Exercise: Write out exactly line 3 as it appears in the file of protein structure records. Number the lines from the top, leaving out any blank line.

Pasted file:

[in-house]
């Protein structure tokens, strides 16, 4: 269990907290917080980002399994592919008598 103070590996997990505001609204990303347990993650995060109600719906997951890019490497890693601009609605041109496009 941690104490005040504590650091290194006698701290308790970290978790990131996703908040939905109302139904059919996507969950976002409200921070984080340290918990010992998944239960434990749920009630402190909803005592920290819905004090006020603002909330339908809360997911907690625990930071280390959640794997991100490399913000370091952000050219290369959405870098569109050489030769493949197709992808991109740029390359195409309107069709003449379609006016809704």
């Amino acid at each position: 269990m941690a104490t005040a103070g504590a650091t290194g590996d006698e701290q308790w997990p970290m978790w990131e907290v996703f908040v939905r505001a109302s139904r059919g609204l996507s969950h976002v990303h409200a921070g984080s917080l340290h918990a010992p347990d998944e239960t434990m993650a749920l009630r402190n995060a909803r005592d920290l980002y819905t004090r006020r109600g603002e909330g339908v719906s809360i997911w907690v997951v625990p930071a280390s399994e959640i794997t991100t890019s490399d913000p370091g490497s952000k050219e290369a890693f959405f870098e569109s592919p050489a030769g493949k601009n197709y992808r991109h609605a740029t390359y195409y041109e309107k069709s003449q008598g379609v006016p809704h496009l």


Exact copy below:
């Amino acid at each position: 269990m941690a104490t005040a103070g504590a650091t290194g590996d006698e701290q308790w997990p970290m978790w990131e907290v996703f908040v939905r505001a109302s139904r059919g609204l996507s969950h976002v990303h409200a921070g984080s917080l340290h918990a010992p347990d998944e239960t434990m993650a749920l009630r402190n995060a909803r005592d920290l980002y819905t004090r006020r109600g603002e909330g339908v719906s809360i997911w907690v997951v625990p930071a280390s399994e959640i794997t991100t890019s490399d913000p370091g490497s952000k050219e290369a890693f959405f870098e569109s592919p050489a030769g493949k601009n197709y992808r991109h609605a740029t390359y195409y041109e309107k069709s003449q008598g379609v006016p809704h496009l």